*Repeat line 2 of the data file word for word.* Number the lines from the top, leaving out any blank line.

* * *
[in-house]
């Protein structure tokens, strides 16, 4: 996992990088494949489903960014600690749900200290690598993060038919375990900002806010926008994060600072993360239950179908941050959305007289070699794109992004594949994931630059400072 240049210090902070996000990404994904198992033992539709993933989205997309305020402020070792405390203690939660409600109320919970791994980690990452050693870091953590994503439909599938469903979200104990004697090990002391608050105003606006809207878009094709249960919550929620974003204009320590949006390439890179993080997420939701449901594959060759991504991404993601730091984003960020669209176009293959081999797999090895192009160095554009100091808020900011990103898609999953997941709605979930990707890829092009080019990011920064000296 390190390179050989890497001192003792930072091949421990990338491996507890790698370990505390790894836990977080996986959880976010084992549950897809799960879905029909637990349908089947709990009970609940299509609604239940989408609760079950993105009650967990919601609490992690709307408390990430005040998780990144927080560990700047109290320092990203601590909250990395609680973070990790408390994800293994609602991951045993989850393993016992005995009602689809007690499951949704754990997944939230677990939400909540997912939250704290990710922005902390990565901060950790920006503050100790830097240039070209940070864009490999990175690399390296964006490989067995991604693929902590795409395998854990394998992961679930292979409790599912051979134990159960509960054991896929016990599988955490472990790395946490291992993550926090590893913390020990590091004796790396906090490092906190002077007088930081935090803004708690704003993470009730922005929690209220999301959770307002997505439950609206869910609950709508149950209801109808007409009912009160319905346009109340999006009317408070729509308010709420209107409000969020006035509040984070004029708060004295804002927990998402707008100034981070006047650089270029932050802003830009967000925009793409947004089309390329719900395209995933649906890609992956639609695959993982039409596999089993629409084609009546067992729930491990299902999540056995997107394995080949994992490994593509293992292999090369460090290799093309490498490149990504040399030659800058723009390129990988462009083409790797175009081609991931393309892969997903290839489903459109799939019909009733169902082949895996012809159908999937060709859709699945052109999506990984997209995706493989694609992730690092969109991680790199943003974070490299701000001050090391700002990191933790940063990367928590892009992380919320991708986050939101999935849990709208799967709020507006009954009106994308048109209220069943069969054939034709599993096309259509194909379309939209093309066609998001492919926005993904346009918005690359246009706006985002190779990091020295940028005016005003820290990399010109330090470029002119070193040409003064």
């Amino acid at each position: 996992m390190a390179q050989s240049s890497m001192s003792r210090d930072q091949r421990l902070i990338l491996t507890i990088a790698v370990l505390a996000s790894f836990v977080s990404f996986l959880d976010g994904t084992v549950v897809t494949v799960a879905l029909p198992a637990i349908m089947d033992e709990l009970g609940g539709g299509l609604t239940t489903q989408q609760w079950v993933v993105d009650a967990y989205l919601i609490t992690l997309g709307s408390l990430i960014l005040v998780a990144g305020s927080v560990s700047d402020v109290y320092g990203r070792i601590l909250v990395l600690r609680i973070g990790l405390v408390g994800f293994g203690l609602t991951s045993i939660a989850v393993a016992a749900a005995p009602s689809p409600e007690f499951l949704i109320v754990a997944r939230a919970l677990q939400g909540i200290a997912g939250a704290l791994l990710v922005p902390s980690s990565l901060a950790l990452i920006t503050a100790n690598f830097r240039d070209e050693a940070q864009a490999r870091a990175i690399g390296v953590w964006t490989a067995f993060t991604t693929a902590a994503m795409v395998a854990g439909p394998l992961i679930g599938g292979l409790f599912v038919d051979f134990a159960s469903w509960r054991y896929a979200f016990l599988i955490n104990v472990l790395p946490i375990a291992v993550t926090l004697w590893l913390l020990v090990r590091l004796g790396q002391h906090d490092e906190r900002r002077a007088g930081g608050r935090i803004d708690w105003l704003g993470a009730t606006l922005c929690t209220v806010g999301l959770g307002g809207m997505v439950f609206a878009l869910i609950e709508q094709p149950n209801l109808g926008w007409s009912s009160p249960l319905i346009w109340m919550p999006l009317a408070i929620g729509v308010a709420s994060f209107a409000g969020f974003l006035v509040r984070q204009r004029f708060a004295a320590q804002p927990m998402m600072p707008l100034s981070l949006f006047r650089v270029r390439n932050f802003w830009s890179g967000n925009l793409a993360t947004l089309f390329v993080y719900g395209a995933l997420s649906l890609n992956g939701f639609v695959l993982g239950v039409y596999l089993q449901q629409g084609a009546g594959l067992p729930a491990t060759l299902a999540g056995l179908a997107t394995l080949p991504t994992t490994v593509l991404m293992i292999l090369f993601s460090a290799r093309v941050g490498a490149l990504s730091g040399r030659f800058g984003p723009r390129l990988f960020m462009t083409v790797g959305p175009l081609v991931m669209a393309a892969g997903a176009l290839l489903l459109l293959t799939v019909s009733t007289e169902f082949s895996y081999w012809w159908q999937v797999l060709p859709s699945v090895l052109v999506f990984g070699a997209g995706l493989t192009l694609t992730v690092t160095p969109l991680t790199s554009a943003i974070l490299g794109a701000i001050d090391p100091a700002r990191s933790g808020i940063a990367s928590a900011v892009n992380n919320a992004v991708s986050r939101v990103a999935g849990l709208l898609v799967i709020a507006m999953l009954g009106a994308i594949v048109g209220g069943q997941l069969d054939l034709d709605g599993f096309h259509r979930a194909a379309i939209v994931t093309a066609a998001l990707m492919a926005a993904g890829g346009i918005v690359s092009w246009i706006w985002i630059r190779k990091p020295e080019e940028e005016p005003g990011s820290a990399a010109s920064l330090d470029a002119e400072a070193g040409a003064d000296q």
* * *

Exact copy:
């Protein structure tokens, strides 16, 4: 996992990088494949489903960014600690749900200290690598993060038919375990900002806010926008994060600072993360239950179908941050959305007289070699794109992004594949994931630059400072 240049210090902070996000990404994904198992033992539709993933989205997309305020402020070792405390203690939660409600109320919970791994980690990452050693870091953590994503439909599938469903979200104990004697090990002391608050105003606006809207878009094709249960919550929620974003204009320590949006390439890179993080997420939701449901594959060759991504991404993601730091984003960020669209176009293959081999797999090895192009160095554009100091808020900011990103898609999953997941709605979930990707890829092009080019990011920064000296 390190390179050989890497001192003792930072091949421990990338491996507890790698370990505390790894836990977080996986959880976010084992549950897809799960879905029909637990349908089947709990009970609940299509609604239940989408609760079950993105009650967990919601609490992690709307408390990430005040998780990144927080560990700047109290320092990203601590909250990395609680973070990790408390994800293994609602991951045993989850393993016992005995009602689809007690499951949704754990997944939230677990939400909540997912939250704290990710922005902390990565901060950790920006503050100790830097240039070209940070864009490999990175690399390296964006490989067995991604693929902590795409395998854990394998992961679930292979409790599912051979134990159960509960054991896929016990599988955490472990790395946490291992993550926090590893913390020990590091004796790396906090490092906190002077007088930081935090803004708690704003993470009730922005929690209220999301959770307002997505439950609206869910609950709508149950209801109808007409009912009160319905346009109340999006009317408070729509308010709420209107409000969020006035509040984070004029708060004295804002927990998402707008100034981070006047650089270029932050802003830009967000925009793409947004089309390329719900395209995933649906890609992956639609695959993982039409596999089993629409084609009546067992729930491990299902999540056995997107394995080949994992490994593509293992292999090369460090290799093309490498490149990504040399030659800058723009390129990988462009083409790797175009081609991931393309892969997903290839489903459109799939019909009733169902082949895996012809159908999937060709859709699945052109999506990984997209995706493989694609992730690092969109991680790199943003974070490299701000001050090391700002990191933790940063990367928590892009992380919320991708986050939101999935849990709208799967709020507006009954009106994308048109209220069943069969054939034709599993096309259509194909379309939209093309066609998001492919926005993904346009918005690359246009706006985002190779990091020295940028005016005003820290990399010109330090470029002119070193040409003064």